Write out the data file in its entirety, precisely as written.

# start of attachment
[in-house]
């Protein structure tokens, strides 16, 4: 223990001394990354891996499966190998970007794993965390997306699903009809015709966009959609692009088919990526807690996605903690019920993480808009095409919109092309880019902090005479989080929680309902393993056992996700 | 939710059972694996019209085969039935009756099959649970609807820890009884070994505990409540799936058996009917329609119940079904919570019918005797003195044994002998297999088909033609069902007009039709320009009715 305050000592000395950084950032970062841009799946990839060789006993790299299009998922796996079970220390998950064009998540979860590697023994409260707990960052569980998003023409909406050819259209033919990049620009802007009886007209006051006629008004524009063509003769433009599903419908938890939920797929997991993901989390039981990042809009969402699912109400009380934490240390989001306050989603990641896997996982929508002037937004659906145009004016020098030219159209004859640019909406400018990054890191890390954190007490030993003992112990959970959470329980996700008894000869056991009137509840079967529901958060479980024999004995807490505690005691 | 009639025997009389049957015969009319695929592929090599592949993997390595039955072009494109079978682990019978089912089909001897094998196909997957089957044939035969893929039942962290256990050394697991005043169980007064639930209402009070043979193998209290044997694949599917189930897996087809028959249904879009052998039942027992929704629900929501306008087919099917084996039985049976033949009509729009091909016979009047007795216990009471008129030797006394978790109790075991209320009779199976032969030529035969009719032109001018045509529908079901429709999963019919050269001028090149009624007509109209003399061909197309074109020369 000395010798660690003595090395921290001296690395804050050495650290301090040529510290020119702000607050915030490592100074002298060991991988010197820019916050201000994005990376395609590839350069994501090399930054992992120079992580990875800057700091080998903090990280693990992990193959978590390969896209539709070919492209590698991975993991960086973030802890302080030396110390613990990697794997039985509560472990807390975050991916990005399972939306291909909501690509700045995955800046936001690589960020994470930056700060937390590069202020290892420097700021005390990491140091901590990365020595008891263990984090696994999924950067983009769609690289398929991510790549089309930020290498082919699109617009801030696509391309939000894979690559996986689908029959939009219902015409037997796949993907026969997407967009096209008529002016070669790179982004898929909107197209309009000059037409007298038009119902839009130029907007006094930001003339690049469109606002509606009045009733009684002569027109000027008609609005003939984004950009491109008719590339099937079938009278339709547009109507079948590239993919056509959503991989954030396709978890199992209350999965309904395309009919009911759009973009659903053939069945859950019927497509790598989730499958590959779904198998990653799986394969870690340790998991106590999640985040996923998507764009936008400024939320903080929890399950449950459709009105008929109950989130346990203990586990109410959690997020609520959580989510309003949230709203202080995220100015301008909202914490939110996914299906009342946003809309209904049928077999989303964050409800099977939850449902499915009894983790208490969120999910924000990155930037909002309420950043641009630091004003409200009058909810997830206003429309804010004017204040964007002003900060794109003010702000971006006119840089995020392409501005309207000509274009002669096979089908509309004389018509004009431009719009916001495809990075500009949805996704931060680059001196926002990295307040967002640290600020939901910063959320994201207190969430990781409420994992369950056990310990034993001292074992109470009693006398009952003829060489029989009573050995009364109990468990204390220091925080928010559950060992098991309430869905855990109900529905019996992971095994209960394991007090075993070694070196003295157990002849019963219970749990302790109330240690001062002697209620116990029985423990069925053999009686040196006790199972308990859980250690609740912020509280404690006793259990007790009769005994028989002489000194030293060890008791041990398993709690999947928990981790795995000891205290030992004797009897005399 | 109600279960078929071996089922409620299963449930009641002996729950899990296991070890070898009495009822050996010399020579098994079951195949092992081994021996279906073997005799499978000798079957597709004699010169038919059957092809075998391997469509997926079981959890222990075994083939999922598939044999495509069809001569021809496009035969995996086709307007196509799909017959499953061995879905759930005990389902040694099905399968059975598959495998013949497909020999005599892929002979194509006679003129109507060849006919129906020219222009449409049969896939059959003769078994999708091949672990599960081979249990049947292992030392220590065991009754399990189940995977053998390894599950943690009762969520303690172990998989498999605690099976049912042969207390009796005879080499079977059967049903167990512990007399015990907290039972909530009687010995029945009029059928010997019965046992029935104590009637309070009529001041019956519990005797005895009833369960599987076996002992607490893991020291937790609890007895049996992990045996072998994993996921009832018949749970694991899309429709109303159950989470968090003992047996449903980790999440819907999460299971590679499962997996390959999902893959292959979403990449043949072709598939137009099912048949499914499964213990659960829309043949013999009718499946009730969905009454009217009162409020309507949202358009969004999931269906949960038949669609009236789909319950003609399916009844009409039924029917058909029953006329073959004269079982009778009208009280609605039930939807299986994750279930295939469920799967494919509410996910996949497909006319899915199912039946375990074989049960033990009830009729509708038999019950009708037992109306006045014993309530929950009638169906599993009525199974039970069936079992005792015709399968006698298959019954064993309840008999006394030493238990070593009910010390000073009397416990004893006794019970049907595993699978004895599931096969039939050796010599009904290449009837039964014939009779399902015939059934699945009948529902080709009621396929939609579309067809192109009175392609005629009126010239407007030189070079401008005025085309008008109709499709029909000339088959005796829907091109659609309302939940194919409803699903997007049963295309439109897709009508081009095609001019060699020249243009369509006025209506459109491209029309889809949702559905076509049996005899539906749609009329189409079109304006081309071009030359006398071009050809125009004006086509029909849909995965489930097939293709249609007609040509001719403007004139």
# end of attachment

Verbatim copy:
[in-house]
């Protein structure tokens, strides 16, 4: 223990001394990354891996499966190998970007794993965390997306699903009809015709966009959609692009088919990526807690996605903690019920993480808009095409919109092309880019902090005479989080929680309902393993056992996700 | 939710059972694996019209085969039935009756099959649970609807820890009884070994505990409540799936058996009917329609119940079904919570019918005797003195044994002998297999088909033609069902007009039709320009009715 305050000592000395950084950032970062841009799946990839060789006993790299299009998922796996079970220390998950064009998540979860590697023994409260707990960052569980998003023409909406050819259209033919990049620009802007009886007209006051006629008004524009063509003769433009599903419908938890939920797929997991993901989390039981990042809009969402699912109400009380934490240390989001306050989603990641896997996982929508002037937004659906145009004016020098030219159209004859640019909406400018990054890191890390954190007490030993003992112990959970959470329980996700008894000869056991009137509840079967529901958060479980024999004995807490505690005691 | 009639025997009389049957015969009319695929592929090599592949993997390595039955072009494109079978682990019978089912089909001897094998196909997957089957044939035969893929039942962290256990050394697991005043169980007064639930209402009070043979193998209290044997694949599917189930897996087809028959249904879009052998039942027992929704629900929501306008087919099917084996039985049976033949009509729009091909016979009047007795216990009471008129030797006394978790109790075991209320009779199976032969030529035969009719032109001018045509529908079901429709999963019919050269001028090149009624007509109209003399061909197309074109020369 000395010798660690003595090395921290001296690395804050050495650290301090040529510290020119702000607050915030490592100074002298060991991988010197820019916050201000994005990376395609590839350069994501090399930054992992120079992580990875800057700091080998903090990280693990992990193959978590390969896209539709070919492209590698991975993991960086973030802890302080030396110390613990990697794997039985509560472990807390975050991916990005399972939306291909909501690509700045995955800046936001690589960020994470930056700060937390590069202020290892420097700021005390990491140091901590990365020595008891263990984090696994999924950067983009769609690289398929991510790549089309930020290498082919699109617009801030696509391309939000894979690559996986689908029959939009219902015409037997796949993907026969997407967009096209008529002016070669790179982004898929909107197209309009000059037409007298038009119902839009130029907007006094930001003339690049469109606002509606009045009733009684002569027109000027008609609005003939984004950009491109008719590339099937079938009278339709547009109507079948590239993919056509959503991989954030396709978890199992209350999965309904395309009919009911759009973009659903053939069945859950019927497509790598989730499958590959779904198998990653799986394969870690340790998991106590999640985040996923998507764009936008400024939320903080929890399950449950459709009105008929109950989130346990203990586990109410959690997020609520959580989510309003949230709203202080995220100015301008909202914490939110996914299906009342946003809309209904049928077999989303964050409800099977939850449902499915009894983790208490969120999910924000990155930037909002309420950043641009630091004003409200009058909810997830206003429309804010004017204040964007002003900060794109003010702000971006006119840089995020392409501005309207000509274009002669096979089908509309004389018509004009431009719009916001495809990075500009949805996704931060680059001196926002990295307040967002640290600020939901910063959320994201207190969430990781409420994992369950056990310990034993001292074992109470009693006398009952003829060489029989009573050995009364109990468990204390220091925080928010559950060992098991309430869905855990109900529905019996992971095994209960394991007090075993070694070196003295157990002849019963219970749990302790109330240690001062002697209620116990029985423990069925053999009686040196006790199972308990859980250690609740912020509280404690006793259990007790009769005994028989002489000194030293060890008791041990398993709690999947928990981790795995000891205290030992004797009897005399 | 109600279960078929071996089922409620299963449930009641002996729950899990296991070890070898009495009822050996010399020579098994079951195949092992081994021996279906073997005799499978000798079957597709004699010169038919059957092809075998391997469509997926079981959890222990075994083939999922598939044999495509069809001569021809496009035969995996086709307007196509799909017959499953061995879905759930005990389902040694099905399968059975598959495998013949497909020999005599892929002979194509006679003129109507060849006919129906020219222009449409049969896939059959003769078994999708091949672990599960081979249990049947292992030392220590065991009754399990189940995977053998390894599950943690009762969520303690172990998989498999605690099976049912042969207390009796005879080499079977059967049903167990512990007399015990907290039972909530009687010995029945009029059928010997019965046992029935104590009637309070009529001041019956519990005797005895009833369960599987076996002992607490893991020291937790609890007895049996992990045996072998994993996921009832018949749970694991899309429709109303159950989470968090003992047996449903980790999440819907999460299971590679499962997996390959999902893959292959979403990449043949072709598939137009099912048949499914499964213990659960829309043949013999009718499946009730969905009454009217009162409020309507949202358009969004999931269906949960038949669609009236789909319950003609399916009844009409039924029917058909029953006329073959004269079982009778009208009280609605039930939807299986994750279930295939469920799967494919509410996910996949497909006319899915199912039946375990074989049960033990009830009729509708038999019950009708037992109306006045014993309530929950009638169906599993009525199974039970069936079992005792015709399968006698298959019954064993309840008999006394030493238990070593009910010390000073009397416990004893006794019970049907595993699978004895599931096969039939050796010599009904290449009837039964014939009779399902015939059934699945009948529902080709009621396929939609579309067809192109009175392609005629009126010239407007030189070079401008005025085309008008109709499709029909000339088959005796829907091109659609309302939940194919409803699903997007049963295309439109897709009508081009095609001019060699020249243009369509006025209506459109491209029309889809949702559905076509049996005899539906749609009329189409079109304006081309071009030359006398071009050809125009004006086509029909849909995965489930097939293709249609007609040509001719403007004139």